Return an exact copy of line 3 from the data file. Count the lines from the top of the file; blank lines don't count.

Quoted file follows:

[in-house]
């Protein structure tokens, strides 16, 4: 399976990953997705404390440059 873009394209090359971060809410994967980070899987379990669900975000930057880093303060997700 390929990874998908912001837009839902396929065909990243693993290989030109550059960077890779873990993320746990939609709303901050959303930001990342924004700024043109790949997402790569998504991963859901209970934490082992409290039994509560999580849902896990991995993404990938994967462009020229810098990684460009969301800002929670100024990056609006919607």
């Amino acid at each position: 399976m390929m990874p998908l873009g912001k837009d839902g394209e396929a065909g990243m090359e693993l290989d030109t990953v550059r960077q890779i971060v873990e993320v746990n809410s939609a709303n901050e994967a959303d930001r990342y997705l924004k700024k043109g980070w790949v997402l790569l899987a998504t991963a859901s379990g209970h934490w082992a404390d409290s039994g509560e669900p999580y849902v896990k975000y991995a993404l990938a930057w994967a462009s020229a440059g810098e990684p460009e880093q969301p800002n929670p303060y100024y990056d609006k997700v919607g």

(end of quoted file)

């Amino acid at each position: 399976m390929m990874p998908l873009g912001k837009d839902g394209e396929a065909g990243m090359e693993l290989d030109t990953v550059r960077q890779i971060v873990e993320v746990n809410s939609a709303n901050e994967a959303d930001r990342y997705l924004k700024k043109g980070w790949v997402l790569l899987a998504t991963a859901s379990g209970h934490w082992a404390d409290s039994g509560e669900p999580y849902v896990k975000y991995a993404l990938a930057w994967a462009s020229a440059g810098e990684p460009e880093q969301p800002n929670p303060y100024y990056d609006k997700v919607g």